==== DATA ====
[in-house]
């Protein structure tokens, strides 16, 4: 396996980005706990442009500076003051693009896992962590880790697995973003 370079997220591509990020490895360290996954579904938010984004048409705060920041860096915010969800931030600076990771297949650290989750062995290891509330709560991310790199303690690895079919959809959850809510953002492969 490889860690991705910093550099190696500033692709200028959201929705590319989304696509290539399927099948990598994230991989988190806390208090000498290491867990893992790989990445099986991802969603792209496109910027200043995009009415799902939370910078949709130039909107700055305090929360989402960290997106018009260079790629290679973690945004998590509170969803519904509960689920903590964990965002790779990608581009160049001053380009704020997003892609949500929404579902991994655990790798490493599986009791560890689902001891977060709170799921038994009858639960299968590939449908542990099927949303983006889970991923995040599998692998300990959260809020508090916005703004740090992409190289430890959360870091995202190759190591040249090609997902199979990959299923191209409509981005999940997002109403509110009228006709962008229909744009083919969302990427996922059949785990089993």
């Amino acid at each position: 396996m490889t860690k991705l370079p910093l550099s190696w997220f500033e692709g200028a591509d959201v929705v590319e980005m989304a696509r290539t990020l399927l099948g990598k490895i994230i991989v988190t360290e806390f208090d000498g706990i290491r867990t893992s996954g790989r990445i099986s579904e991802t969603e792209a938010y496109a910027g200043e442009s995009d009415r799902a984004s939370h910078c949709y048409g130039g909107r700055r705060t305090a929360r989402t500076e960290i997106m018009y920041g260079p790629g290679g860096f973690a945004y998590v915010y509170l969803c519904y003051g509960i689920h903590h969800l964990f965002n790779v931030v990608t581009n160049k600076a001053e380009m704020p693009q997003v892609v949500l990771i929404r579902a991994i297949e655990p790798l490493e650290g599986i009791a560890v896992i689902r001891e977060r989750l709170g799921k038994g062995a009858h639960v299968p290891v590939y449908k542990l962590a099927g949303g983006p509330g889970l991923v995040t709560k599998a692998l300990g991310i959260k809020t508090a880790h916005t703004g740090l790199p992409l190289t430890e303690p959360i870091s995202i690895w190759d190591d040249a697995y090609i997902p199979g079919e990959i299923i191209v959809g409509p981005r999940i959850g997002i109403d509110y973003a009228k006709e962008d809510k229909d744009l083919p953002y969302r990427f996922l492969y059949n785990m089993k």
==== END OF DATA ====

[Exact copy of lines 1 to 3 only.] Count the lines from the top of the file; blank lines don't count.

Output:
[in-house]
């Protein structure tokens, strides 16, 4: 396996980005706990442009500076003051693009896992962590880790697995973003 370079997220591509990020490895360290996954579904938010984004048409705060920041860096915010969800931030600076990771297949650290989750062995290891509330709560991310790199303690690895079919959809959850809510953002492969 490889860690991705910093550099190696500033692709200028959201929705590319989304696509290539399927099948990598994230991989988190806390208090000498290491867990893992790989990445099986991802969603792209496109910027200043995009009415799902939370910078949709130039909107700055305090929360989402960290997106018009260079790629290679973690945004998590509170969803519904509960689920903590964990965002790779990608581009160049001053380009704020997003892609949500929404579902991994655990790798490493599986009791560890689902001891977060709170799921038994009858639960299968590939449908542990099927949303983006889970991923995040599998692998300990959260809020508090916005703004740090992409190289430890959360870091995202190759190591040249090609997902199979990959299923191209409509981005999940997002109403509110009228006709962008229909744009083919969302990427996922059949785990089993």
């Amino acid at each position: 396996m490889t860690k991705l370079p910093l550099s190696w997220f500033e692709g200028a591509d959201v929705v590319e980005m989304a696509r290539t990020l399927l099948g990598k490895i994230i991989v988190t360290e806390f208090d000498g706990i290491r867990t893992s996954g790989r990445i099986s579904e991802t969603e792209a938010y496109a910027g200043e442009s995009d009415r799902a984004s939370h910078c949709y048409g130039g909107r700055r705060t305090a929360r989402t500076e960290i997106m018009y920041g260079p790629g290679g860096f973690a945004y998590v915010y509170l969803c519904y003051g509960i689920h903590h969800l964990f965002n790779v931030v990608t581009n160049k600076a001053e380009m704020p693009q997003v892609v949500l990771i929404r579902a991994i297949e655990p790798l490493e650290g599986i009791a560890v896992i689902r001891e977060r989750l709170g799921k038994g062995a009858h639960v299968p290891v590939y449908k542990l962590a099927g949303g983006p509330g889970l991923v995040t709560k599998a692998l300990g991310i959260k809020t508090a880790h916005t703004g740090l790199p992409l190289t430890e303690p959360i870091s995202i690895w190759d190591d040249a697995y090609i997902p199979g079919e990959i299923i191209v959809g409509p981005r999940i959850g997002i109403d509110y973003a009228k006709e962008d809510k229909d744009l083919p953002y969302r990427f996922l492969y059949n785990m089993k």